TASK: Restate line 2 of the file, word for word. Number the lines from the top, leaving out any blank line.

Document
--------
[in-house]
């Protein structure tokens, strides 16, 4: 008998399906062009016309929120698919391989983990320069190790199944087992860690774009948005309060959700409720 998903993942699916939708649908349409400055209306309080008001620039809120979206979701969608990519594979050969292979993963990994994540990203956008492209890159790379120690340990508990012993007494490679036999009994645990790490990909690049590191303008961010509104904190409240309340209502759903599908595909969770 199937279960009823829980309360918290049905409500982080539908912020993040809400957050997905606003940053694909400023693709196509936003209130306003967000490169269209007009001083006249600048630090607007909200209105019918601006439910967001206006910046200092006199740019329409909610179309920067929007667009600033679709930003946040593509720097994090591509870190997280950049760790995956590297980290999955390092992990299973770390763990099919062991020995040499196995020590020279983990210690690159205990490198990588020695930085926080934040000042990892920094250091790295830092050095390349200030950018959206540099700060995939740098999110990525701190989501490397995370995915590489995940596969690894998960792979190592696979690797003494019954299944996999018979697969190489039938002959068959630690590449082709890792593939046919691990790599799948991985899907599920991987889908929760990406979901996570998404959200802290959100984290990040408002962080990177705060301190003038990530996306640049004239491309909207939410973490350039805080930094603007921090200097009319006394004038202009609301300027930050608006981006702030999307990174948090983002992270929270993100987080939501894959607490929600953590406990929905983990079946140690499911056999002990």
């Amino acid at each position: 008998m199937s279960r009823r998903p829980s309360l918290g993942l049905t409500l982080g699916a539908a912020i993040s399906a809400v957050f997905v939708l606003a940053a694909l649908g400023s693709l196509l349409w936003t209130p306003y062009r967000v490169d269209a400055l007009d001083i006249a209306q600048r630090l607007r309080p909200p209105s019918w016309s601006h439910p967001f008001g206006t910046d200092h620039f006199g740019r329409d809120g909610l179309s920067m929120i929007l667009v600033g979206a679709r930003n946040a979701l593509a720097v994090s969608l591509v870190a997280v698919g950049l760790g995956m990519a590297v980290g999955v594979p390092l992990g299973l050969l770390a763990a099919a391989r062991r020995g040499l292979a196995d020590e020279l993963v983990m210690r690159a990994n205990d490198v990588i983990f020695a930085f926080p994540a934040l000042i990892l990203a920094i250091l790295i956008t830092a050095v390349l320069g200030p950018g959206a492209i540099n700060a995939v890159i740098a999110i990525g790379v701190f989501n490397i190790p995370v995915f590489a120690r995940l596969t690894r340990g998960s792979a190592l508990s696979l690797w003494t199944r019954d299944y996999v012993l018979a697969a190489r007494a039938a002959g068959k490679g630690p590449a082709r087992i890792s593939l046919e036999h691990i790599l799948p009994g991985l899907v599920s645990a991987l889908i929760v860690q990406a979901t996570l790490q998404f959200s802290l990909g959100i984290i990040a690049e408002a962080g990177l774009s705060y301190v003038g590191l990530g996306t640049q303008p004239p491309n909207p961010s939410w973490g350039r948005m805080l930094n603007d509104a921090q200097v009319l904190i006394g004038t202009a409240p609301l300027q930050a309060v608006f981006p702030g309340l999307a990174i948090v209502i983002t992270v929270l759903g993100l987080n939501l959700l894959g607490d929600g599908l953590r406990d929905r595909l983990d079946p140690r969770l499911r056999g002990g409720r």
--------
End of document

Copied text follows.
């Protein structure tokens, strides 16, 4: 008998399906062009016309929120698919391989983990320069190790199944087992860690774009948005309060959700409720 998903993942699916939708649908349409400055209306309080008001620039809120979206979701969608990519594979050969292979993963990994994540990203956008492209890159790379120690340990508990012993007494490679036999009994645990790490990909690049590191303008961010509104904190409240309340209502759903599908595909969770 199937279960009823829980309360918290049905409500982080539908912020993040809400957050997905606003940053694909400023693709196509936003209130306003967000490169269209007009001083006249600048630090607007909200209105019918601006439910967001206006910046200092006199740019329409909610179309920067929007667009600033679709930003946040593509720097994090591509870190997280950049760790995956590297980290999955390092992990299973770390763990099919062991020995040499196995020590020279983990210690690159205990490198990588020695930085926080934040000042990892920094250091790295830092050095390349200030950018959206540099700060995939740098999110990525701190989501490397995370995915590489995940596969690894998960792979190592696979690797003494019954299944996999018979697969190489039938002959068959630690590449082709890792593939046919691990790599799948991985899907599920991987889908929760990406979901996570998404959200802290959100984290990040408002962080990177705060301190003038990530996306640049004239491309909207939410973490350039805080930094603007921090200097009319006394004038202009609301300027930050608006981006702030999307990174948090983002992270929270993100987080939501894959607490929600953590406990929905983990079946140690499911056999002990």